learning disabilities

Sleep Problems in Young People with a Learning Disability




Sleep is the natural state of bodily rest observed in humans and animals. Regular sleep is often understood as a process of restoration needed for our survival. 

Sleep problems are particularly common in children and adolescents with learning disabilities and these problems tend to fall into one of three categories: 

  • Difficulty getting to sleep or staying asleep. 
  • Sleeping too much.
  • Disturbed episodes that interfere with sleep.

Factors which are thought to affect sleep include physical and psychological factors. Examples of physical factors include breathing problems, epilepsy, and physical discomfort at night. Examples of psychological factors include anxiety, low mood, and over-activity (e.g. ADHD).

Sleep problems in children and young people with learning disabilities tend to impact upon the whole family and can often affect all family members’ wellbeing. In addition, sleep problems can have various effects on the young person themselves. For example, the young person may experience daytime sleepiness resulting in an impaired performance at school. The young person may also experience irritability and behavioural problems due to sleep deprivation. 

Thankfully, sleep problems in children and young people are treatable with appropriate and well-considered approaches.


Principles of sleep hygiene for children and adolescents



  • Familiar setting.

  • Comfortable bed.

  • Correct temperature (many children wake in the night because they are either too hot or too cold).

  • Darkened, quiet room.

  • Non-stimulating.

  • No negative associations (e.g. punishment).


  • Introduce a pleasant bedtime routine; which could be something like "wash, change, then bedtime story".
  • Visual timetables can be used to indicate each part of the bedtime routine; they ensure consistency, familiarity and can aid the child’s understanding. 
  • Consistent bedtime and waking-up times.


  • Going to bed only when tired.
  • Thinking about problems and plans before bedtime. For anxious children it can be useful to talk through any concerns and plans for the next day, to help alleviate any worries about this. 
  • Falling asleep without parents.
  • Regular daily exercise.


  • Excessive or late napping during the day.
  • Overexcitement near bedtime.
  • Late evening exercise.
  • Caffeine-containing drinks late in the day.

What treatments are available?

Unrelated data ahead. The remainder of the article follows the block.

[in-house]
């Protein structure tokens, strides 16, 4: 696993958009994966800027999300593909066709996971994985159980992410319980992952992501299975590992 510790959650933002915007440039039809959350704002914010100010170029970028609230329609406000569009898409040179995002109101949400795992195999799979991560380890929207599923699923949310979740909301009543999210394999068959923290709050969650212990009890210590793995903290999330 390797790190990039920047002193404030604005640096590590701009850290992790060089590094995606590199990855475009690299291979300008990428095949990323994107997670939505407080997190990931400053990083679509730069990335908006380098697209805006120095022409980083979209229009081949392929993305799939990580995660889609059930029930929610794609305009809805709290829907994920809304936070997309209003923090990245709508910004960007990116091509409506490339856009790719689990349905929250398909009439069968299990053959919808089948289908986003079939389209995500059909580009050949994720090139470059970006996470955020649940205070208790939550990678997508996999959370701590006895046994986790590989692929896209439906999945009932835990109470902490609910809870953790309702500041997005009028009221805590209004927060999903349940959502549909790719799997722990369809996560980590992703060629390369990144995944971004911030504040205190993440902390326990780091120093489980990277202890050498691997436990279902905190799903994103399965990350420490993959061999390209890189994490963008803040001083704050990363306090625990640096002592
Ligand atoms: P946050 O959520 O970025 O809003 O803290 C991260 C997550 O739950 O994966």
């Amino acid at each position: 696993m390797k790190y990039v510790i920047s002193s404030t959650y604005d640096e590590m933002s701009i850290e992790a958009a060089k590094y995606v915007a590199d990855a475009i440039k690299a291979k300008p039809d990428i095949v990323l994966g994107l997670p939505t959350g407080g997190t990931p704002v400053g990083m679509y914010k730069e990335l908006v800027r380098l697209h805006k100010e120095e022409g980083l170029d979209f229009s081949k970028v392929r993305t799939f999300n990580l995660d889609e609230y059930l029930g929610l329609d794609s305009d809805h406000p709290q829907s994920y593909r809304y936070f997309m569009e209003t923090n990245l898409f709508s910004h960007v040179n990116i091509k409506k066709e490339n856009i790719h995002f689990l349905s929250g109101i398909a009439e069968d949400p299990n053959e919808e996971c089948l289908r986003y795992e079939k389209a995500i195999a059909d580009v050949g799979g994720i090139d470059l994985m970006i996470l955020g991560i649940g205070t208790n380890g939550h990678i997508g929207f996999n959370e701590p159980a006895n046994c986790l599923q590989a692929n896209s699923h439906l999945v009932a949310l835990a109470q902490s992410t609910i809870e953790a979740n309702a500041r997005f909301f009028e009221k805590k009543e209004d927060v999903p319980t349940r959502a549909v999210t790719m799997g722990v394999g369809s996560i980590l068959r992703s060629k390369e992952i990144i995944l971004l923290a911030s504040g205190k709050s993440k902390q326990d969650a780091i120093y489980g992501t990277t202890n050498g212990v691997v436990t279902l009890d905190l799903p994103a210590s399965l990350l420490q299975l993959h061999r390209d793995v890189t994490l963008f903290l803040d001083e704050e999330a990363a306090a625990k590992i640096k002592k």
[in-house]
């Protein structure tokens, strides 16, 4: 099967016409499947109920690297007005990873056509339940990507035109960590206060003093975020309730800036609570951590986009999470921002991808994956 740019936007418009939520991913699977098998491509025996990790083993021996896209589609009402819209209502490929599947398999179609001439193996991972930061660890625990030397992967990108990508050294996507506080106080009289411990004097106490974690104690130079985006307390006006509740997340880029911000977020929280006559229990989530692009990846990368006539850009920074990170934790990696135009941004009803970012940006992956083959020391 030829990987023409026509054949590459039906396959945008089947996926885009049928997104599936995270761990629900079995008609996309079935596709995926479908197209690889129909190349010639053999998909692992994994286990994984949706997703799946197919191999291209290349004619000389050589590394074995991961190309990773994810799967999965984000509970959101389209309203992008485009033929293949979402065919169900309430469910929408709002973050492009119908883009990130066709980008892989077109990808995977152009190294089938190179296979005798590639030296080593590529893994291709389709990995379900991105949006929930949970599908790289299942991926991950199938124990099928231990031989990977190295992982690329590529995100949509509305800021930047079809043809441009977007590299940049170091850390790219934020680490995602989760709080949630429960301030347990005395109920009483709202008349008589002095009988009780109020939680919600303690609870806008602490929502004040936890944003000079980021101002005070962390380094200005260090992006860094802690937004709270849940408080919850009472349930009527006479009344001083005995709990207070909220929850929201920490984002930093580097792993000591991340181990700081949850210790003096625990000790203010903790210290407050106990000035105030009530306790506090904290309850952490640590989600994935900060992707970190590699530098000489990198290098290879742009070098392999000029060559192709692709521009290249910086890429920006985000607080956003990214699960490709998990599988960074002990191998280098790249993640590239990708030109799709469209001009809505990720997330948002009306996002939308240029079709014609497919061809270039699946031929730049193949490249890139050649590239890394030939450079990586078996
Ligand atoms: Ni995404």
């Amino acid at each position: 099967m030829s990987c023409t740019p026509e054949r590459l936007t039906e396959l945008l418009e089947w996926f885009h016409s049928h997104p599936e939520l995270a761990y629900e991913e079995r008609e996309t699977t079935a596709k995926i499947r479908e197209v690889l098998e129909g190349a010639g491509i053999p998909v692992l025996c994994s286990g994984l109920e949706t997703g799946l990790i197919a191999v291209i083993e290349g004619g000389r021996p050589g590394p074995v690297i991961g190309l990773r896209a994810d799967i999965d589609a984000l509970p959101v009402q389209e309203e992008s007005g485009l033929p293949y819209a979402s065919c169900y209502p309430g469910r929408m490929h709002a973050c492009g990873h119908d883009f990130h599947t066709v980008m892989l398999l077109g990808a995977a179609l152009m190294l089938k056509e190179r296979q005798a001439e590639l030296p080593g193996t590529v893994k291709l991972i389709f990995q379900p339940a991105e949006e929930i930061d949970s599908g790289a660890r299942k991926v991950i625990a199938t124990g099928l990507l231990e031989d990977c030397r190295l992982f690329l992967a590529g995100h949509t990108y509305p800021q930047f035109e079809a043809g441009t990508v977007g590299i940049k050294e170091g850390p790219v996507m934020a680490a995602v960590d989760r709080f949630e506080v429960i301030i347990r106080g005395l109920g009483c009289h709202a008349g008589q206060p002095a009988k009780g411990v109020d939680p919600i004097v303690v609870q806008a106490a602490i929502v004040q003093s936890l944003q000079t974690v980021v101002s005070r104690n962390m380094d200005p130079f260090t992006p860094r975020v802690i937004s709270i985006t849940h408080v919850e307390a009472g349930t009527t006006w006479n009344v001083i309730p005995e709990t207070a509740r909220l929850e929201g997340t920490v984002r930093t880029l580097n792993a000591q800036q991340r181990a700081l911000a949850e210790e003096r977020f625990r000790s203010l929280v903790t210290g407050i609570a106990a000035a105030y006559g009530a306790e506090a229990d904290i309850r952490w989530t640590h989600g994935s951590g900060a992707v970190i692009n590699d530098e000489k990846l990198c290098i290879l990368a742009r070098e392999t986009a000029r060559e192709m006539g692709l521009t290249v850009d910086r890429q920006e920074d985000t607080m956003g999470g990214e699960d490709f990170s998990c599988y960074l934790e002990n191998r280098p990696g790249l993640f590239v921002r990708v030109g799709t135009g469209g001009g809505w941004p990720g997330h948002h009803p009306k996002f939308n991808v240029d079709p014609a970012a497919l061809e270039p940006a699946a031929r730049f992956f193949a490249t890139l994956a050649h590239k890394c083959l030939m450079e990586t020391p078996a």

Behavioural treatments are commonly used successfully for treating children with learning disabilities. These require a specialist to observe the child over a period of time to help identify possible causes. It is also important for the specialist to talk with parents in order to develop a greater insight into the child’s sleep problems. 

Possible interventions could be: 

For children who struggle to settle – work on conditions that encourage sleep (e.g. a bedtime routine, relaxation skills). 

For children who struggle to settle without parents – parents gradually increase the physical distance between themselves and the child at bedtime. 

For children who find it difficult to stay in their own bed – positively reward the child with something they like (e.g. watch a film, praise) for staying in bed during the night.


Some children may benefit from medication, such as hypnotics or melatonin. A qualified Psychiatrist or Paediatrician would be able to provide you with more information. 


When to consider asking for more specialist help



  • You are unable to cope with your child’s sleep problem.
  • Your child is having difficulties due to their sleep problem (e.g. struggling at school).

  • Your child’s sleep problem is affecting their quality of life. 

Please talk to your Paediatrician, Social Worker, or School about a referral to the LD-CAMHS team. 


Further support, advice and self-help


Sleep Council is an organisation that offers advice on how you can adopt healthier sleep habits and focuses on raising awareness of a good night’s sleep to improve our health and wellbeing.

The National Autistic Society provides information and support for people with Autism and their families and for professionals. They are a very active organisation and offer some really useful information about strategies and approaches for supporting people with Autism.

The British Institute of Learning Disabilities also have some useful information and further advice about a variety of common issues. 

Local Offer is a Derbyshire-specific site which allows you to search for lots of different services, including parenting support groups, in the local area.